I have an entire slew of didgeridoos! Some are made from PVC; that's both plumbing and electric conduit. There are also a few made from bamboo, cardboard and plastic tubing (not limited to PVC).
Here are several sample sounds. I've tried to keep each file small, for easy download. That's small: 150 to about 800 KB, on average. One may be about 1.5 MB
This one's made from flexible tubing.
A three-foot PVC didge
The real thing (authentic didgeridoo)
A bamboo didgeridoo
A cardboard didge (mailing tubes or three paper towel rolls)
Five foot long PVC didge
This one's made with vacuum cleaner hose!
This one's the longest--about seven feet!
Here's another bamboo didge!
Here's a PVC didge bent with a heat gun!
Here's another PVC didge with curves and angles!
Here's a five-foot long PVC didge curved with a heat gun!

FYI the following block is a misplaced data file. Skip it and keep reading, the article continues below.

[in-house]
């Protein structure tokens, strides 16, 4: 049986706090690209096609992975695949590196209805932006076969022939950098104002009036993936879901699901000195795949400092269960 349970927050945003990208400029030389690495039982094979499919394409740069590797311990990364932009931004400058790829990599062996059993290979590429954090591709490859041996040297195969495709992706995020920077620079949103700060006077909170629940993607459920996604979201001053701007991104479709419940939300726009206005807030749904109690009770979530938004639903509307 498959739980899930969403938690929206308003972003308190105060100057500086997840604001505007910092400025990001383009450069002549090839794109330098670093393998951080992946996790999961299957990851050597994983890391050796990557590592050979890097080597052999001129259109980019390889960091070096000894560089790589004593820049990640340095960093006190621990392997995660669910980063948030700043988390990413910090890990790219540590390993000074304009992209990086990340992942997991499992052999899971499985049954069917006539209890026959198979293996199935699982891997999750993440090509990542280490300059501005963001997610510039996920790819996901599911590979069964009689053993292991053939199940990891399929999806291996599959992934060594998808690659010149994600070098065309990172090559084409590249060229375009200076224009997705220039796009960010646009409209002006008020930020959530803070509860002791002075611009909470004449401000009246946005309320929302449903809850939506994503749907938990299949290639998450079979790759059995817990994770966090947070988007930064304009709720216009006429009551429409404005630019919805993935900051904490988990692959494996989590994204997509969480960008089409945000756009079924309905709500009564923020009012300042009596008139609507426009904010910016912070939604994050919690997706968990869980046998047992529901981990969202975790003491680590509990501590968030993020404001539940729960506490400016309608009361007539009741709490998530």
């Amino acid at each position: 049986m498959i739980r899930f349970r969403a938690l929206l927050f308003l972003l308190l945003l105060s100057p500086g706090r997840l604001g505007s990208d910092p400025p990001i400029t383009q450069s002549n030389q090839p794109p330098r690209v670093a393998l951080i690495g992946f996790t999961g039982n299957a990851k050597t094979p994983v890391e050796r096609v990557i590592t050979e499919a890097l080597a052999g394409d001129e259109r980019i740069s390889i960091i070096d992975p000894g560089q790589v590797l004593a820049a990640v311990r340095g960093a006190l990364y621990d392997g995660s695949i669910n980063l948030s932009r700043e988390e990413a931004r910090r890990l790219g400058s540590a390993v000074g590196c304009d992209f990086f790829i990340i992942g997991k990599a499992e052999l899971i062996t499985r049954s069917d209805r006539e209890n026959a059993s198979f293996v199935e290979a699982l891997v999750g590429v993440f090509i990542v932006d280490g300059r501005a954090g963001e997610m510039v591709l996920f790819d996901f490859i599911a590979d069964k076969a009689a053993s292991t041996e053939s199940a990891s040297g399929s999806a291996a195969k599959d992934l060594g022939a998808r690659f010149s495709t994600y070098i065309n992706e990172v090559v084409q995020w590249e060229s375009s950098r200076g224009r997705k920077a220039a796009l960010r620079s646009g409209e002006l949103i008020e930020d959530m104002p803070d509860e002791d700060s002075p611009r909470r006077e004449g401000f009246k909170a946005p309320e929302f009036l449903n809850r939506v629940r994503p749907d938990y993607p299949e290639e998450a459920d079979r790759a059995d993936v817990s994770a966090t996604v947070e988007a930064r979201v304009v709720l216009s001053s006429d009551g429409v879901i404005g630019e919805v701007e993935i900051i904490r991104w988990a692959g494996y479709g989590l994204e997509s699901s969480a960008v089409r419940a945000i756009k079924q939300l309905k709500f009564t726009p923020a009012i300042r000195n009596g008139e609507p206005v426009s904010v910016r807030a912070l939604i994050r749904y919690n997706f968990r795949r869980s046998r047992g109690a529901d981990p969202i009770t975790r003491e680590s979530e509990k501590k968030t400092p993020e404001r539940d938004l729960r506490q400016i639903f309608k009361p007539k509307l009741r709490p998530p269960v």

I hope this gives you some idea of the variety of materials you can use to make didgeridoos. Each of these instruments is made with beeswax mouthpieces, in keeping with what I figure to be Australian Aboriginal tradition. I've also found it useful to woodburn designs onto my bamboo didgeridoos and paint the PVC ones. Acrylic paints seem to work best with the latter. Acrylics don't smell too bad and are easy to clean up. Also, I've used a heat gun to bend pieces of PVC so the instruments resemble those of the authentic variety (typically made from Eucalyptus branches). Proper ventilation and a considerable amount of caution are required for the use of a heat gun. You can visit my site on geocities for more information. Please feel free to check out the links as well.